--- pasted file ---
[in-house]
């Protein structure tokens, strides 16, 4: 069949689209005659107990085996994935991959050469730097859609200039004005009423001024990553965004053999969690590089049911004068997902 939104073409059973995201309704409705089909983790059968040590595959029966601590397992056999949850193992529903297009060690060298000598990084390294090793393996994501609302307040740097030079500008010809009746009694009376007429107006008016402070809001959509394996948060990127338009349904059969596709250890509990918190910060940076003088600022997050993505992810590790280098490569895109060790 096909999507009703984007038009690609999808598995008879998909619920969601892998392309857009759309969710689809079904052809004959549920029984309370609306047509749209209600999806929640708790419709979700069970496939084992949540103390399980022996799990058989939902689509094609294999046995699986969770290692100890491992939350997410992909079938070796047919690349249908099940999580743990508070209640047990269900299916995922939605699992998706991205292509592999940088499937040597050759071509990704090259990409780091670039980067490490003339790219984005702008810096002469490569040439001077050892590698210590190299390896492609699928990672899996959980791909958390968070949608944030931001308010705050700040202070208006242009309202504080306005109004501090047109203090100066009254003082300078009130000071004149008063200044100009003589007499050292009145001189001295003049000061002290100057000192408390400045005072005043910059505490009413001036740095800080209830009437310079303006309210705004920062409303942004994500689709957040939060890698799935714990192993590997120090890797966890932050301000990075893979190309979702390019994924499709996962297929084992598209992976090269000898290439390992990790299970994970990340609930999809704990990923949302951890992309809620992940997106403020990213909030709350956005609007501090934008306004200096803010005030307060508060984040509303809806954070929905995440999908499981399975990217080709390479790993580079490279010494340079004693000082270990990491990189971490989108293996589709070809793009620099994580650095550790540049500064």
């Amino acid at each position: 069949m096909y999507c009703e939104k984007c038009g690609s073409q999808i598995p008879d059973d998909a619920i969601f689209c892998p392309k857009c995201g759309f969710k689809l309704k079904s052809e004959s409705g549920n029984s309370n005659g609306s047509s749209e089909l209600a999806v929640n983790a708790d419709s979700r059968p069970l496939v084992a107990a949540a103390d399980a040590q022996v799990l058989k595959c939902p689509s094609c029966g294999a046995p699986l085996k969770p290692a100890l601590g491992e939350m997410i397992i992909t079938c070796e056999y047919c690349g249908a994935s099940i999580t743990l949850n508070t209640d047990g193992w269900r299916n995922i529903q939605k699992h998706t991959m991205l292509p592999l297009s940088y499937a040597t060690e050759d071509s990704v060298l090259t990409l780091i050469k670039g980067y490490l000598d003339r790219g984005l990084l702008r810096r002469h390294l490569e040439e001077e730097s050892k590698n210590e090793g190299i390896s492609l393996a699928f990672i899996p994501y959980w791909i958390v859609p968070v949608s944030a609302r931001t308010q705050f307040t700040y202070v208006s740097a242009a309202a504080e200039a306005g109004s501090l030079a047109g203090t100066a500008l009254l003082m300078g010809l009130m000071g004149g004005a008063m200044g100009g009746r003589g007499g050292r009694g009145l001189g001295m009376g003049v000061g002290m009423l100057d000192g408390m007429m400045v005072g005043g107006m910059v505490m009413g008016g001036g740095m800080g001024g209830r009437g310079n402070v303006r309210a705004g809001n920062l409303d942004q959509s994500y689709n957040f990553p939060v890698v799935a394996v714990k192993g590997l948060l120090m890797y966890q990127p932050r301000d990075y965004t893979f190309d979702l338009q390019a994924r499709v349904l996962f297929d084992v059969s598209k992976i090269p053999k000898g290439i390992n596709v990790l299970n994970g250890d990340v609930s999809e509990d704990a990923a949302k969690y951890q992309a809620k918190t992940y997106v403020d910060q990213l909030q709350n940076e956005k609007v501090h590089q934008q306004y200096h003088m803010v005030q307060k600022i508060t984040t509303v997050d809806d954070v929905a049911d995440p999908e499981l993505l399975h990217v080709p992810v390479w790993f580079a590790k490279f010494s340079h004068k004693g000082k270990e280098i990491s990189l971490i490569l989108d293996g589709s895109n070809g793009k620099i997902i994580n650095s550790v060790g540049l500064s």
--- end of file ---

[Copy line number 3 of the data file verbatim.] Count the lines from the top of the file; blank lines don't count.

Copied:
């Amino acid at each position: 069949m096909y999507c009703e939104k984007c038009g690609s073409q999808i598995p008879d059973d998909a619920i969601f689209c892998p392309k857009c995201g759309f969710k689809l309704k079904s052809e004959s409705g549920n029984s309370n005659g609306s047509s749209e089909l209600a999806v929640n983790a708790d419709s979700r059968p069970l496939v084992a107990a949540a103390d399980a040590q022996v799990l058989k595959c939902p689509s094609c029966g294999a046995p699986l085996k969770p290692a100890l601590g491992e939350m997410i397992i992909t079938c070796e056999y047919c690349g249908a994935s099940i999580t743990l949850n508070t209640d047990g193992w269900r299916n995922i529903q939605k699992h998706t991959m991205l292509p592999l297009s940088y499937a040597t060690e050759d071509s990704v060298l090259t990409l780091i050469k670039g980067y490490l000598d003339r790219g984005l990084l702008r810096r002469h390294l490569e040439e001077e730097s050892k590698n210590e090793g190299i390896s492609l393996a699928f990672i899996p994501y959980w791909i958390v859609p968070v949608s944030a609302r931001t308010q705050f307040t700040y202070v208006s740097a242009a309202a504080e200039a306005g109004s501090l030079a047109g203090t100066a500008l009254l003082m300078g010809l009130m000071g004149g004005a008063m200044g100009g009746r003589g007499g050292r009694g009145l001189g001295m009376g003049v000061g002290m009423l100057d000192g408390m007429m400045v005072g005043g107006m910059v505490m009413g008016g001036g740095m800080g001024g209830r009437g310079n402070v303006r309210a705004g809001n920062l409303d942004q959509s994500y689709n957040f990553p939060v890698v799935a394996v714990k192993g590997l948060l120090m890797y966890q990127p932050r301000d990075y965004t893979f190309d979702l338009q390019a994924r499709v349904l996962f297929d084992v059969s598209k992976i090269p053999k000898g290439i390992n596709v990790l299970n994970g250890d990340v609930s999809e509990d704990a990923a949302k969690y951890q992309a809620k918190t992940y997106v403020d910060q990213l909030q709350n940076e956005k609007v501090h590089q934008q306004y200096h003088m803010v005030q307060k600022i508060t984040t509303v997050d809806d954070v929905a049911d995440p999908e499981l993505l399975h990217v080709p992810v390479w790993f580079a590790k490279f010494s340079h004068k004693g000082k270990e280098i990491s990189l971490i490569l989108d293996g589709s895109n070809g793009k620099i997902i994580n650095s550790v060790g540049l500064s």